Sometimes I or we were invited to the reception. Some were really enjoyable, some were memorable for other reasons: like the one where I ended up between the couple’s baby and the 4-year-old flower girl – pushing the pram with one hand and feeding the wee girl with the other; or the one where friends of the bridegroom lit sparklers, set off the fire alarm, and the fire engine came; or the one where we got to the hotel about 3.30ish, and the meal was served about 8 because of the length of time the photos took, and you can imagine what the guests were like after 4 hours of so drinking on empty stomachs; or the one where the bride sat down and said, ’but that’s not the menu I ordered!’ There was one where I wasn’t at the reception, but someone I knew who was there said, ‘I left when I saw the bridegroom’s father pinning someone to the wall and about to thump him.
Jesus grew up in a village, in a country where extended family were important, so it is likely that he was invited to many weddings, and many other family occasions. We only hear about one of them, one where something went wrong. It could have been so humiliating for the family concerned, but Jesus intervened to help. Jesus is someone who never wants to humiliate someone, or make fun of them. He wants us to follow his example too.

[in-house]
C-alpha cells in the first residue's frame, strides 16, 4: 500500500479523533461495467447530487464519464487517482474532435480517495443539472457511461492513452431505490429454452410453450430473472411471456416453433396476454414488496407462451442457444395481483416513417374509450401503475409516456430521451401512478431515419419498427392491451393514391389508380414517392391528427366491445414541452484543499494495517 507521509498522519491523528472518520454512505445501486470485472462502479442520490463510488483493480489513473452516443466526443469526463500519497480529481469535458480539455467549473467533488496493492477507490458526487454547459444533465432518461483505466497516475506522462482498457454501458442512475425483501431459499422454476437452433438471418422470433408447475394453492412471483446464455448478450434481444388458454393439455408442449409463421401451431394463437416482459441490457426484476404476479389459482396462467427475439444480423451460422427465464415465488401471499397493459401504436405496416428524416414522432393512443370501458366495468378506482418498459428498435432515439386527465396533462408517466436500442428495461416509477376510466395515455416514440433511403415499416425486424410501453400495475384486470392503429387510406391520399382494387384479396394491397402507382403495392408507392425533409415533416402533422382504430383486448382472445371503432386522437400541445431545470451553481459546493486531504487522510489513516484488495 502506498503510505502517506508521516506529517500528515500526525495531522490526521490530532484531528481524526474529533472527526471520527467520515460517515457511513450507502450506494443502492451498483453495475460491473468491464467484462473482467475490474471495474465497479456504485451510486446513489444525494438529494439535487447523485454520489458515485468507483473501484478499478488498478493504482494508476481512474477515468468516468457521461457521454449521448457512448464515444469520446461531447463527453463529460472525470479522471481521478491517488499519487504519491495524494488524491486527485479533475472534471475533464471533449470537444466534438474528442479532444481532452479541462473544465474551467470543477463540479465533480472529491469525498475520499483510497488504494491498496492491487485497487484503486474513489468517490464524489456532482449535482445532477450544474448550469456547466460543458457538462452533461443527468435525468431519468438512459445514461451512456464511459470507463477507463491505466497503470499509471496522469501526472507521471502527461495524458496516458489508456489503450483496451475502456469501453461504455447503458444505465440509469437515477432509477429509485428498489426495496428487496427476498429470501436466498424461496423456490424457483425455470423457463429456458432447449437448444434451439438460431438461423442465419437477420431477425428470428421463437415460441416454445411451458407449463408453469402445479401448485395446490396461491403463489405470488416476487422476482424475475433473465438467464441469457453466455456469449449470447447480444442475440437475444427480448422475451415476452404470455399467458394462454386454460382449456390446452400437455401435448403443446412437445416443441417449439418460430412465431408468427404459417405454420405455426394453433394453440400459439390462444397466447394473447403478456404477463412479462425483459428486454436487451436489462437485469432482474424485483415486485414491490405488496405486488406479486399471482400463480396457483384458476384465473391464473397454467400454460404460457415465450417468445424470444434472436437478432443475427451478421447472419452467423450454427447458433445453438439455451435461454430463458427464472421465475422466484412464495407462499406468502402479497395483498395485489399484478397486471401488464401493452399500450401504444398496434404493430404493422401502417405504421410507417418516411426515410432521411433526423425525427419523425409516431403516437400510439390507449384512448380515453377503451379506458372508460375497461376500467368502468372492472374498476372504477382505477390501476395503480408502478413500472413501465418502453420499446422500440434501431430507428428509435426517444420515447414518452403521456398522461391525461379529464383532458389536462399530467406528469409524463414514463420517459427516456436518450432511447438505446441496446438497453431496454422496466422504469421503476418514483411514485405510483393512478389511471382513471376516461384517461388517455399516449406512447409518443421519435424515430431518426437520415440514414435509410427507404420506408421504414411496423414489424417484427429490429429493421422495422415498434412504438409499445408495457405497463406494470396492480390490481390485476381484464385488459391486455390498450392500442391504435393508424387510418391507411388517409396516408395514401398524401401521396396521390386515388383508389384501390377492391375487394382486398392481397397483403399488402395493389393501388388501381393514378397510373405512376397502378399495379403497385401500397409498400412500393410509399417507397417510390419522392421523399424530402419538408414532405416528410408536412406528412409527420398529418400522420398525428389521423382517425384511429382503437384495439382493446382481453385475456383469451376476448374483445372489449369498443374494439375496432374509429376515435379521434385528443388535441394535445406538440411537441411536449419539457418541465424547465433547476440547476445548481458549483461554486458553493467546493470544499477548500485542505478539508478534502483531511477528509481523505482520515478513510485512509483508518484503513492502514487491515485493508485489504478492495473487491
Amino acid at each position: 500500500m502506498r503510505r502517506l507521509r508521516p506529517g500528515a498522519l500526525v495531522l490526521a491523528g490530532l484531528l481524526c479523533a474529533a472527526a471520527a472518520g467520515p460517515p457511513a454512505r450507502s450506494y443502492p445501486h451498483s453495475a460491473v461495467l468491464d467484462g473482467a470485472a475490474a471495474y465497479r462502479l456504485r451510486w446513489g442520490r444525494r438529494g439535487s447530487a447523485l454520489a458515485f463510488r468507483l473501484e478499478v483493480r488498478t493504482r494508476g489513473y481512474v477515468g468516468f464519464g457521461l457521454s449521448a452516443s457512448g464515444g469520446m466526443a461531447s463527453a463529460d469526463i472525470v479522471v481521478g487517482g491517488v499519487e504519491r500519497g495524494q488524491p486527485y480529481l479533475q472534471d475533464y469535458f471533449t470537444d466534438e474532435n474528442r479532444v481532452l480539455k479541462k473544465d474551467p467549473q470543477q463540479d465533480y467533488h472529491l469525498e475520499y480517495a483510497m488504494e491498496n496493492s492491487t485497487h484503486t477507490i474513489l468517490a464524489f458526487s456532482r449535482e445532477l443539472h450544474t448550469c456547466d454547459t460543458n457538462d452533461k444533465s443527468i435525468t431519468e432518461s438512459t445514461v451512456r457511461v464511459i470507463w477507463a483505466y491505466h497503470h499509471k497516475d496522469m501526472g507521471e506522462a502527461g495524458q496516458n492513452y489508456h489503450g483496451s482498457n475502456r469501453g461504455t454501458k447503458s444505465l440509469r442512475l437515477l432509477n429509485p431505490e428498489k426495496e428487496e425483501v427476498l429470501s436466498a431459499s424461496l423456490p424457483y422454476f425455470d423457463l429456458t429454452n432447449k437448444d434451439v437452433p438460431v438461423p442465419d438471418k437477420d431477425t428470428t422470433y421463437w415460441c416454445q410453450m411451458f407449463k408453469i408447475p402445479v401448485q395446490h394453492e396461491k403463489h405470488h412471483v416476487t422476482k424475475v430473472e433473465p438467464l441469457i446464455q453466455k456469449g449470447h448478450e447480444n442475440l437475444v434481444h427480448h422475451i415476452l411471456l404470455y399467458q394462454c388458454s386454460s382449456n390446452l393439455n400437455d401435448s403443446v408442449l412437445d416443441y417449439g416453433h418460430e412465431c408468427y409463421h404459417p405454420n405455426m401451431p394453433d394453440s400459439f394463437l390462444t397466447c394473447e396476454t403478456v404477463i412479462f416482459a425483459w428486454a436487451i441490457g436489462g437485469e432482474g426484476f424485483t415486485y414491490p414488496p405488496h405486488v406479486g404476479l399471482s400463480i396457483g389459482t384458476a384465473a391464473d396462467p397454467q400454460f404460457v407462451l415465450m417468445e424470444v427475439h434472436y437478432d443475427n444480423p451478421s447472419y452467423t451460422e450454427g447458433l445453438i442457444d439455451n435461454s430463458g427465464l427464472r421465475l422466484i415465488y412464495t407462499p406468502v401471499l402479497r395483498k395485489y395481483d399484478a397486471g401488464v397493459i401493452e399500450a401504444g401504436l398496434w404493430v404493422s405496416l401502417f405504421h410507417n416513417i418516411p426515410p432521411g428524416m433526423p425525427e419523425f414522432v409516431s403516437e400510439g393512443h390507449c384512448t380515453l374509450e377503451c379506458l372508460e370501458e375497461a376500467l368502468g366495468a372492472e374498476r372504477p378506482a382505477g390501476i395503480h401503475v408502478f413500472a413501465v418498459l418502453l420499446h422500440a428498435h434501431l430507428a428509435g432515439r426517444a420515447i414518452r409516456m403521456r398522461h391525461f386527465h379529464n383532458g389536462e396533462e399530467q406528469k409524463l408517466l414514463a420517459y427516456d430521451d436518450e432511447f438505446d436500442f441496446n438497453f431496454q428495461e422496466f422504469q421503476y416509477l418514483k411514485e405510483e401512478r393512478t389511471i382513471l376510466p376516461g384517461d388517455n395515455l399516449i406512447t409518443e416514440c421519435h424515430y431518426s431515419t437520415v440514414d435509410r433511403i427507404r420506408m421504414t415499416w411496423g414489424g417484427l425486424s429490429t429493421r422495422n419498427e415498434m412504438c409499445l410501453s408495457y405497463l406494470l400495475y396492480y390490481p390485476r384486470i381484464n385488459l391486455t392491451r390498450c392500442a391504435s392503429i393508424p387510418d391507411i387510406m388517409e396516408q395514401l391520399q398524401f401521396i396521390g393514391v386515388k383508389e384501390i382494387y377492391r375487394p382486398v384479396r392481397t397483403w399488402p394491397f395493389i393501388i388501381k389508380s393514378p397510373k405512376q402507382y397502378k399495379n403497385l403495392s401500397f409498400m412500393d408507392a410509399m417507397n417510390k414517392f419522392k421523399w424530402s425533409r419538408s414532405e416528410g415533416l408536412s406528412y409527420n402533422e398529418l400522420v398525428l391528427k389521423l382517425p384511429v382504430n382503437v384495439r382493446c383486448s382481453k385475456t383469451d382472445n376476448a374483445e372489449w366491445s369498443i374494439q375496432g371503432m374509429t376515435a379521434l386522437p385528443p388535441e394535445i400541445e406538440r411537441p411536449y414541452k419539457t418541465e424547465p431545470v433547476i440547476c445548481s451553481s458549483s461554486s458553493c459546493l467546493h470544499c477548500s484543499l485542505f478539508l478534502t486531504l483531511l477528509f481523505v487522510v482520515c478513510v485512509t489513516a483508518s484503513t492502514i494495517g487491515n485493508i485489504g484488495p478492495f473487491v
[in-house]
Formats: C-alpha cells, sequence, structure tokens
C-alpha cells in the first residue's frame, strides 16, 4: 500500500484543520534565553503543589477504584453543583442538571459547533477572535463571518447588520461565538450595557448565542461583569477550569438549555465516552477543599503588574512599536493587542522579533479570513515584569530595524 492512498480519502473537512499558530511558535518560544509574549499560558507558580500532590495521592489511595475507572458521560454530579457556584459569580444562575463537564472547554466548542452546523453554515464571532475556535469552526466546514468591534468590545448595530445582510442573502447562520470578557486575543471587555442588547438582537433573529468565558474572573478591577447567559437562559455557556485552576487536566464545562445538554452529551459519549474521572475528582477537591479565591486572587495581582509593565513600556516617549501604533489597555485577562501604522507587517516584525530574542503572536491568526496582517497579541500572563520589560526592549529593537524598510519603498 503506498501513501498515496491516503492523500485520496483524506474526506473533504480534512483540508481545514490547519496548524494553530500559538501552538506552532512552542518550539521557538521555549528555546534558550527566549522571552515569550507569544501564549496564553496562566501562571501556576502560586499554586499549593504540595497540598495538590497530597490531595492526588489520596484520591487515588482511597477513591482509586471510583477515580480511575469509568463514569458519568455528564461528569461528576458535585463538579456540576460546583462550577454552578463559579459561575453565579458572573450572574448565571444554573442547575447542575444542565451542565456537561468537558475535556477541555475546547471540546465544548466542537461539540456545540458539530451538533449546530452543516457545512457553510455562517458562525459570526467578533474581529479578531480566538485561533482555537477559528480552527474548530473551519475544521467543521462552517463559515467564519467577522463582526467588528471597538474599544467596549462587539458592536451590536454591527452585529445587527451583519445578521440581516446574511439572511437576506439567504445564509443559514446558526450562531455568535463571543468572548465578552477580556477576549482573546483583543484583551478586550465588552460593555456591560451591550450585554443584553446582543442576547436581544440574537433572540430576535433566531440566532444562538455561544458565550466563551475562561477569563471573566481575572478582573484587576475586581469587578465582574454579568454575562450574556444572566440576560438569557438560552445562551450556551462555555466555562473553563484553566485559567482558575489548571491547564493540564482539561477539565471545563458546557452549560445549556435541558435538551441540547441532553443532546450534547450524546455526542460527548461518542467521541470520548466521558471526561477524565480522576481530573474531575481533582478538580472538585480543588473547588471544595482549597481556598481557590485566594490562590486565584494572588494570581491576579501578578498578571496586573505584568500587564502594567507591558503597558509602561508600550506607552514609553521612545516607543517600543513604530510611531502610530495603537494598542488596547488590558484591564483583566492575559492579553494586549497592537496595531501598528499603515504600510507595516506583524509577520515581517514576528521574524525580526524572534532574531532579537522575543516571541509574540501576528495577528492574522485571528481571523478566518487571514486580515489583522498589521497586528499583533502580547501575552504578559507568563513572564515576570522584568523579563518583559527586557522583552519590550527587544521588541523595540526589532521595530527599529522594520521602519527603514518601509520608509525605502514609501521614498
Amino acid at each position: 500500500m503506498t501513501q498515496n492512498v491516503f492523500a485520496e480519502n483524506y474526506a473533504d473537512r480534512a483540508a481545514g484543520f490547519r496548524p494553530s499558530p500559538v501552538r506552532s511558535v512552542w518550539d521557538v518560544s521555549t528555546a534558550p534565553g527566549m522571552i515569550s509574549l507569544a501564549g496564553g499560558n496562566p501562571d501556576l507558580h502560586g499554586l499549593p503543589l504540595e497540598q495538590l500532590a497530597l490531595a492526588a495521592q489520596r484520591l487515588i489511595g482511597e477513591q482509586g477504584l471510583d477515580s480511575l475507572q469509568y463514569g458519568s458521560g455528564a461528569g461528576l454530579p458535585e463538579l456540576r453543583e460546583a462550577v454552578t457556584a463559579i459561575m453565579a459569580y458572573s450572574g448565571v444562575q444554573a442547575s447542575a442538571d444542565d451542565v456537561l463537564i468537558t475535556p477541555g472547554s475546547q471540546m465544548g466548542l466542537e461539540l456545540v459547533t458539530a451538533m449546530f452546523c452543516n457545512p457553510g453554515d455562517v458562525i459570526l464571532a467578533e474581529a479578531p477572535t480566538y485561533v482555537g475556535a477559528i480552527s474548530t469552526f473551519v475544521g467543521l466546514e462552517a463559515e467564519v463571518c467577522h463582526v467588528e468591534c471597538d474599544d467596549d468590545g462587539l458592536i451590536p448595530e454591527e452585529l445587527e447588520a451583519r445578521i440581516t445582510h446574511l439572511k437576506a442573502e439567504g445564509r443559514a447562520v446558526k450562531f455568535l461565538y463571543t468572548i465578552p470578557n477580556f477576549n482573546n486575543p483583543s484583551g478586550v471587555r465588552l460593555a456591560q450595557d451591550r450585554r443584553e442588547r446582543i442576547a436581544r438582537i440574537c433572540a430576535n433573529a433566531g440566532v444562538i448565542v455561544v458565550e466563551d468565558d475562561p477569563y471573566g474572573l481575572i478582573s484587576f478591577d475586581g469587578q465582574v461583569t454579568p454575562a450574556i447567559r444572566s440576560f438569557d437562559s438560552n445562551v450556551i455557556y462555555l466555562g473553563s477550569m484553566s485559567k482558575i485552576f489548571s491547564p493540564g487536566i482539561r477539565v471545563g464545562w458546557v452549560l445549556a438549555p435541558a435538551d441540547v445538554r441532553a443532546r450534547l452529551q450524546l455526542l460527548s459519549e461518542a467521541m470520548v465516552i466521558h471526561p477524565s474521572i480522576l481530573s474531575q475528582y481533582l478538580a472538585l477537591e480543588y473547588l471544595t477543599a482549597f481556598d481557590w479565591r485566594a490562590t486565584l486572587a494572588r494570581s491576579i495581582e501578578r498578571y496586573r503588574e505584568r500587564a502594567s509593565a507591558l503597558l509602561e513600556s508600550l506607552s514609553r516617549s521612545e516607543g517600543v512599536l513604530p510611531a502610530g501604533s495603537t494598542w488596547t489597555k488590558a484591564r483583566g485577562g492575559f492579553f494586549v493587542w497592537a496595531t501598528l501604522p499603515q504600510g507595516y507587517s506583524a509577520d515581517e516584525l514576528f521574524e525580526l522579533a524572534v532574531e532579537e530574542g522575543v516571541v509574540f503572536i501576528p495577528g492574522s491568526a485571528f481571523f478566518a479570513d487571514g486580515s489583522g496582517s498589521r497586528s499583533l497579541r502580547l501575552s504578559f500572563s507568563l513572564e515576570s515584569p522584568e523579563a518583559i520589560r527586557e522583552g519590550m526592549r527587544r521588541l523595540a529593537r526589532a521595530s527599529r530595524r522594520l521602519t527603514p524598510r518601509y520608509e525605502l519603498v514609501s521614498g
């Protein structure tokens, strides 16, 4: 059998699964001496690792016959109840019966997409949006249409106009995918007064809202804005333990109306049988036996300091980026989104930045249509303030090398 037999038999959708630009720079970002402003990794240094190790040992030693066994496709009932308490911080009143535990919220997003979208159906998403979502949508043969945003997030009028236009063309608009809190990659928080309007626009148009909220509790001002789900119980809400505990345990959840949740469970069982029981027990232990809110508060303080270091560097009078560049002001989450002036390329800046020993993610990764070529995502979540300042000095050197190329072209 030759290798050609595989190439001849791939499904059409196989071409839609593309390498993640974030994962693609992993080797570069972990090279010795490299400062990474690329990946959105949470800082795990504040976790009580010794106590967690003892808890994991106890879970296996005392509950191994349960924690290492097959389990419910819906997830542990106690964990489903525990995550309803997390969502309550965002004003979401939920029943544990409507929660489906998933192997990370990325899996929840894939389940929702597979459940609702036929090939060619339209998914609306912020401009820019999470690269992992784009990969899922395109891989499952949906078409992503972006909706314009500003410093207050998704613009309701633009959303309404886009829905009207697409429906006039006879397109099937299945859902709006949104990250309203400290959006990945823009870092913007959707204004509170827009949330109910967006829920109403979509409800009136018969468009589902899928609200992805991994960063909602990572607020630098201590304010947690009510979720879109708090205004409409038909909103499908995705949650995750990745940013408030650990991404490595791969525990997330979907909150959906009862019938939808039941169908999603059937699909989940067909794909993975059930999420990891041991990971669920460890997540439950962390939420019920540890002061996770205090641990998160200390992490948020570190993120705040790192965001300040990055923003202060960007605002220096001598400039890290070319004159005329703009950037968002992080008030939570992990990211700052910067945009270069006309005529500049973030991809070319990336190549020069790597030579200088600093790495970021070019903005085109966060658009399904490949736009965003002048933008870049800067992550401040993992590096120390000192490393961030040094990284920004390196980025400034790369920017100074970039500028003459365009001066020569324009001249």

Hymn JP50 Give me oil in my lamp
John 2: 1-11
‘This, the first of his miraculous signs, Jesus performed at Cana in Galilee. He thus revealed his glory, and his disciples put their faith in him.’ Matthew, Mark and Luke tell us about Jesus beginning his ministry by healing people or driving out evil spirits (which in those days was regarded as much the same thing). John, on the other hand, recounts what at first sight seems more like a magic folk-tale about turning water into wine at a friend or relative’s wedding. Why should that be a revelation of God’s glory? Why would it encourage the disciples to put their trust in him? It even seems to clash with the rationale for resisting the temptation in the wilderness to turn the stones into bread.